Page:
• 51. Tasks as targets: Policies & standards V. Workplace Tasks: Reading --Scan basic charts, tables, maps or schedules for information. (5) --Find routine information on the computer screen/scanner screen/computerized display screen, if available. (6) --Read information in the reception/appointment book to find available openings for a new appointment. (6) --Read a checklist to verify if all the steps in the procedure have been completed. (6) --Follow one page of clear familiar instructions. (7) --Read a reminder or complaint letter/memo, take appropriate action. (7) --Scan complex charts, tables and schedules for several specific pieces of information for comparison/contrast. (7) --Follow instructions on evacuation procedures, fire drills, or on using simple machinery/equipment.(7) --Use plain language manual with familiar topic and content in own field of knowledge to find specific information. (8) ETC… Who should be able to do these tasks? For example…
  • 52. Tasks as targets: Policies & standards V. Workplace Tasks: Reading --Scan basic charts, tables, maps or schedules for information. (5) --Find routine information on the computer screen/scanner screen/computerized display screen, if available. (6) --Read information in the reception/appointment book to find available openings for a new appointment. (6) --Read a checklist to verify if all the steps in the procedure have been completed. (6) --Follow one page of clear familiar instructions. (7) --Read a reminder or complaint letter/memo, take appropriate action. (7) --Scan complex charts, tables and schedules for several specific pieces of information for comparison/contrast. (7) --Follow instructions on evacuation procedures, fire drills, or on using simple machinery/equipment.(7) --Use plain language manual with familiar topic and content in own field of knowledge to find specific information. (8) ETC… Who should be able to do these tasks? Canadian Language Benchmarks: English Language Demands for Nursing For example…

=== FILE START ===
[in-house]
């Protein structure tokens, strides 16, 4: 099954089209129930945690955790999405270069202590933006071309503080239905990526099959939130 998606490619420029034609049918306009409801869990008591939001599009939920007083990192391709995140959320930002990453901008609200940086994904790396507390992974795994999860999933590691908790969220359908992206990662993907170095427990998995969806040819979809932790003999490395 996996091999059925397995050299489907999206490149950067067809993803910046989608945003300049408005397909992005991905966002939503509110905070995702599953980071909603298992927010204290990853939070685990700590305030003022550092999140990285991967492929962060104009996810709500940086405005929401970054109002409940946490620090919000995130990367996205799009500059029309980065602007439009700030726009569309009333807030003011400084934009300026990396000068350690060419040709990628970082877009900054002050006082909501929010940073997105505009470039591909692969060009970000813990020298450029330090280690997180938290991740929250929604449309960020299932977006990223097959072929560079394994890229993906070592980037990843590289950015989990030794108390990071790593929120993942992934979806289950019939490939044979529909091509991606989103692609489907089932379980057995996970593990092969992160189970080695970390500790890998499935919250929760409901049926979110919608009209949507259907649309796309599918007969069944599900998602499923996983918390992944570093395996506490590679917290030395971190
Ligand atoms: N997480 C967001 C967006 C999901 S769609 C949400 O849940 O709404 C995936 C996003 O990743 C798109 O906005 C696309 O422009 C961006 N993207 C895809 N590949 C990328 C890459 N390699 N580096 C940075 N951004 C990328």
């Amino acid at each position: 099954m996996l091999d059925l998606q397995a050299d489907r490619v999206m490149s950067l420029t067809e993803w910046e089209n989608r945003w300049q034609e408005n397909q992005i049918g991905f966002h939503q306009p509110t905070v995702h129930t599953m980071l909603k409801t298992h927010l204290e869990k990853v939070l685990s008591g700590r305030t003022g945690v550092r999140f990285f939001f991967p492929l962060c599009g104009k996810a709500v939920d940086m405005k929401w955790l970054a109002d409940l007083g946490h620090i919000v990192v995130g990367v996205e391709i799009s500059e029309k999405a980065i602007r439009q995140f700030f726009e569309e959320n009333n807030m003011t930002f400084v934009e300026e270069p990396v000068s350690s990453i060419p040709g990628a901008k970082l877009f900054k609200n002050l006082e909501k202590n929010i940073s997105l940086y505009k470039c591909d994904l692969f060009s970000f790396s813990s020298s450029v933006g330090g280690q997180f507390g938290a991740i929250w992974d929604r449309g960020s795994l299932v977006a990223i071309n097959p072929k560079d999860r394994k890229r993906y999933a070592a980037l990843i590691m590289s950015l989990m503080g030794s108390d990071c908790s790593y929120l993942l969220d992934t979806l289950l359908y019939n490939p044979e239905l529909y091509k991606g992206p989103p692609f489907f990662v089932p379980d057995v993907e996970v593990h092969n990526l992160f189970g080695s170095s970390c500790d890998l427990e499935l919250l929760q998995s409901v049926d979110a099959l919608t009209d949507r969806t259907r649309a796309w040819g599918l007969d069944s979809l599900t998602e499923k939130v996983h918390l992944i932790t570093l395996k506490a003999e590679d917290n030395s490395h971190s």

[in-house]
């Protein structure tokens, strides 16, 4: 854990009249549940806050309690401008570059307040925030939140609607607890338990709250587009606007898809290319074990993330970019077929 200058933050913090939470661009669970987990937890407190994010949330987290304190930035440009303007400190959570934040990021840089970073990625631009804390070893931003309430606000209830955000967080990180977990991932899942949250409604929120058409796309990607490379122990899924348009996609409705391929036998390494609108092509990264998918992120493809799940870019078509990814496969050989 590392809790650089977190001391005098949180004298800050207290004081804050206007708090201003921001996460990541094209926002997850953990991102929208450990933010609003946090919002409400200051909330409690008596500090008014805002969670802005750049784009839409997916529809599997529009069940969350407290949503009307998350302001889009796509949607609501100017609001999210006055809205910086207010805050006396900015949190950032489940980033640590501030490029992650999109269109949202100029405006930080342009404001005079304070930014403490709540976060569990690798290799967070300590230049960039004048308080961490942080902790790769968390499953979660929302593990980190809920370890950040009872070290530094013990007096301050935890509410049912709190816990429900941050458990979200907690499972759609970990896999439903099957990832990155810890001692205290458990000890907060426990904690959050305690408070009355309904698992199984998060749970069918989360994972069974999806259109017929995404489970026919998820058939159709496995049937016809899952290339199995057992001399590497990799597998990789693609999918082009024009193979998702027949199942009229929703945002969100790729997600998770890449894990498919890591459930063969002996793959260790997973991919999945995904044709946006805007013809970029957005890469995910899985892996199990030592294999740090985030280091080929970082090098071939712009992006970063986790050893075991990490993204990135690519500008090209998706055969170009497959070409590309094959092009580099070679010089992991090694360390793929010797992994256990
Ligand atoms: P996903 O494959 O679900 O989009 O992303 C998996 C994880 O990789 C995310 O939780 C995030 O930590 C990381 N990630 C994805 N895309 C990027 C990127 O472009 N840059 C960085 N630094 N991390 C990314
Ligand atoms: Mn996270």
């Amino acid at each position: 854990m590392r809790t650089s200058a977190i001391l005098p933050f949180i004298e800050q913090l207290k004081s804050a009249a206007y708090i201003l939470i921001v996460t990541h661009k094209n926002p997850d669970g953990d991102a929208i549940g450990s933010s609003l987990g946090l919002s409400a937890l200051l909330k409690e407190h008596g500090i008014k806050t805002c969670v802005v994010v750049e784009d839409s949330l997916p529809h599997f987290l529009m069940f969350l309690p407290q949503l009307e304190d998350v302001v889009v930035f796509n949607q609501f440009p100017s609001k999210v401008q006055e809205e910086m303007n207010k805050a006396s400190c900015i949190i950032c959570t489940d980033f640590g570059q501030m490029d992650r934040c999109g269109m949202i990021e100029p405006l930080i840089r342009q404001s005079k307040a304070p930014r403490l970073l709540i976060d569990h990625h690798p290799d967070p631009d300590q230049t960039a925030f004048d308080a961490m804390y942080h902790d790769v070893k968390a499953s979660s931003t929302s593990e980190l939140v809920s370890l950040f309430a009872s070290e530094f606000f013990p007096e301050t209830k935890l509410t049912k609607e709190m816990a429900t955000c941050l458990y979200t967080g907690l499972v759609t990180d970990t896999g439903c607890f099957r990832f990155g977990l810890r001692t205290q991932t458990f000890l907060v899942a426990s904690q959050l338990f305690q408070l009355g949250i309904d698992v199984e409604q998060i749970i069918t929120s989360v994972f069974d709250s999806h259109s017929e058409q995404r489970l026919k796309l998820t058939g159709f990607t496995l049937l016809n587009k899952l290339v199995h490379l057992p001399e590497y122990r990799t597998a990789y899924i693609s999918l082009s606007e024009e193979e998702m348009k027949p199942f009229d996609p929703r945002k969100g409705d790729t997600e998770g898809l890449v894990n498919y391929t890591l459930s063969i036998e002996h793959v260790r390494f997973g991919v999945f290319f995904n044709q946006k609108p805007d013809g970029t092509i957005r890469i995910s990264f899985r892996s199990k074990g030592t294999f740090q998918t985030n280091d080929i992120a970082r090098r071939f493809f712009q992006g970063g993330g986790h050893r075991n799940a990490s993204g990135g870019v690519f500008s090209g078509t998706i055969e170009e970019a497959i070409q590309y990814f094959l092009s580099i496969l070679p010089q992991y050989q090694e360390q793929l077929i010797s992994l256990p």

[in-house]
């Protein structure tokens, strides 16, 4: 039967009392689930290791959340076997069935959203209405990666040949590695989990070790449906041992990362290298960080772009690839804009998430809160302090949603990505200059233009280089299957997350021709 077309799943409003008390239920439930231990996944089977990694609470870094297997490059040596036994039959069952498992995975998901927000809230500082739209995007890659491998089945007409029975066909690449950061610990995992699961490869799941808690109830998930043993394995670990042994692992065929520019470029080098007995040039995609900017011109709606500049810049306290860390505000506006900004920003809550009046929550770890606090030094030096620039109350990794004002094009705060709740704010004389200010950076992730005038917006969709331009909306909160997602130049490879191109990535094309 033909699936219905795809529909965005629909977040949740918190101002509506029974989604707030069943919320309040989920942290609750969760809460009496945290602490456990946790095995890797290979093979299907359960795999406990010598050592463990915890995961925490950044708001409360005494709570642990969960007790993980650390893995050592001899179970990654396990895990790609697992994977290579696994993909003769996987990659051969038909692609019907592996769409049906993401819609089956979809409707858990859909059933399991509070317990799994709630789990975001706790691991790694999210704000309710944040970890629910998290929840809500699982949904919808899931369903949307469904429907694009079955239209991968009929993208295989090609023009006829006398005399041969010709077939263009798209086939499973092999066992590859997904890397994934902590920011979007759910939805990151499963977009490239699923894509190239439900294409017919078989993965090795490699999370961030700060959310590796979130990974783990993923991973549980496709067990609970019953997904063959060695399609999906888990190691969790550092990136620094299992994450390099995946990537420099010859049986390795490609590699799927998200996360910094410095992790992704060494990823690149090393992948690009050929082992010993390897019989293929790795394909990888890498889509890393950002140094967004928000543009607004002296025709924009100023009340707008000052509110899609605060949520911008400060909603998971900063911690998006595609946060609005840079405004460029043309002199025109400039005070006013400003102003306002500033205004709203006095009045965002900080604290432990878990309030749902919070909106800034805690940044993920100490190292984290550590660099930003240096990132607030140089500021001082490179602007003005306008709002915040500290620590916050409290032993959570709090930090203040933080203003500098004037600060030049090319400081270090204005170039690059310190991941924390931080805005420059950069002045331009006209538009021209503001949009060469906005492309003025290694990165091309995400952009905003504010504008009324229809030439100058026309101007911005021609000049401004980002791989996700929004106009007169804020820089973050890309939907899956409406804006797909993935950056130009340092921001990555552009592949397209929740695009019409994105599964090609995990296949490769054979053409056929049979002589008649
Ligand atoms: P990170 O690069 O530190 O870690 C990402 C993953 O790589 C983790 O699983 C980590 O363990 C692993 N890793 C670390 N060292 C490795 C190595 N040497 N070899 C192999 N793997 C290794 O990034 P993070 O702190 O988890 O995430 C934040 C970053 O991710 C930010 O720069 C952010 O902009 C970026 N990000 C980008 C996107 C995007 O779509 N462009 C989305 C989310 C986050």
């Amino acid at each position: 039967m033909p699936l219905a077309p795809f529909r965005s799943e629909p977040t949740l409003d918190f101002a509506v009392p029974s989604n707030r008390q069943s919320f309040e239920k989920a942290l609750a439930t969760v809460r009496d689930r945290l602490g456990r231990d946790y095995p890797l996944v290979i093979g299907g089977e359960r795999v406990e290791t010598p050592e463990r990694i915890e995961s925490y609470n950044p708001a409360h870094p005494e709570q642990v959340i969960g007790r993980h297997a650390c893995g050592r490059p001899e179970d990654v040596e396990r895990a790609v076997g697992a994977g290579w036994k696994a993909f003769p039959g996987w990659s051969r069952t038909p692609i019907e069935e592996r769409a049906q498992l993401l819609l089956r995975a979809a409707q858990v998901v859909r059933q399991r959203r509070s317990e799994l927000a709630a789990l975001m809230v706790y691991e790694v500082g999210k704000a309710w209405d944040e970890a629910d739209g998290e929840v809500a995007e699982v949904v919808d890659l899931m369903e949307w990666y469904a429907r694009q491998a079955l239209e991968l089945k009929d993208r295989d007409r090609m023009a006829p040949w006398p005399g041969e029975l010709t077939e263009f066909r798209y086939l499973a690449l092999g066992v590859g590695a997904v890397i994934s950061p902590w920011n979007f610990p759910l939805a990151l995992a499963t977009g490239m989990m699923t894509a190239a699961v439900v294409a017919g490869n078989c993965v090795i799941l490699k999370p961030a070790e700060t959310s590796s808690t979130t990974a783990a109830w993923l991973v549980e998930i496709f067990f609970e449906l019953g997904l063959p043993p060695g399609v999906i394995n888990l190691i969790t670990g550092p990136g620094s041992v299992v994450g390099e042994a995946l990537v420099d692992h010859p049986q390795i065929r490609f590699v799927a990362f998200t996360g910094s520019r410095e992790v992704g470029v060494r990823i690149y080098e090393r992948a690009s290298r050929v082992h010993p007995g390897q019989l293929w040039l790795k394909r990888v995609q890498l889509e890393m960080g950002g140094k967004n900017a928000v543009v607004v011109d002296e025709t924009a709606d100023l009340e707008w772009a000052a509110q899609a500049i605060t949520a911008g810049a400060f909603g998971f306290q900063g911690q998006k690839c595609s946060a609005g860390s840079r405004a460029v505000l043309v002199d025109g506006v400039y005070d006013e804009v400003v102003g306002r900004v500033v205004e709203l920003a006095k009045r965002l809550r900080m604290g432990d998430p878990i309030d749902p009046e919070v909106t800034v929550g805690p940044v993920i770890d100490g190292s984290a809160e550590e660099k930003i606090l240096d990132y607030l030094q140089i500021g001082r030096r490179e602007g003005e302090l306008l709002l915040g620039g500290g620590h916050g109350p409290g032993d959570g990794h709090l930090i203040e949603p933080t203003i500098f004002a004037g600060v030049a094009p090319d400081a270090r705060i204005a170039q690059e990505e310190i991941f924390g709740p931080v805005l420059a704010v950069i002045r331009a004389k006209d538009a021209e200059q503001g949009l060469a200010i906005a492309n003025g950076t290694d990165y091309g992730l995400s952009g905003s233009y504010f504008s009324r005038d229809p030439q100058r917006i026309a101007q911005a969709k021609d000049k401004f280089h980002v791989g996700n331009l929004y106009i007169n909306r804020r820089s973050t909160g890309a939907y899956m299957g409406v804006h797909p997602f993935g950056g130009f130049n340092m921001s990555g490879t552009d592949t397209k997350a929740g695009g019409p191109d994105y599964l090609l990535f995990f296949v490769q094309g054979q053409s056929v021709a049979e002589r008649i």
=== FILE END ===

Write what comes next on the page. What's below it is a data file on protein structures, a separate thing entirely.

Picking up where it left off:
• 53. Tasks as targets: Policies & standards (e.g., Canadian Language Benchmarks) “The CLB is task-based: • In syllabus design, tasks are considered to be basic building blocks.• Tasks in language learning promote the integration of all aspects of communicative competence, and multilevel language processing.” CEFR europe CLB canada ACTFL SFLL U.S. TESOL/NCATE teacher development Why? Tasks provide meaningful targets: Ability to use the language Washback on teaching and learning TOC hong kong
  • 54. Tasks in large-scale proficiency assessment 4. Integrated Speaking: Read a passage from a psychology textbook and listen to the lecture that follows it. Then answer the question. Reading: Flow In psychology, the feeling of complete and energized focus in an activity is called flow. People who enter a state of flow lose their sense of time and have a feeling of great satisfaction. They become completely involved in an activity for its own sake rather than for what may result from the activity, such as money or prestige. Contrary to expectation, flow usually happens not during relaxing moments of leisure and entertainment, but when we are actively involved in a difficult enterprise, in a task that stretches our mental or physical abilities. THEN For example…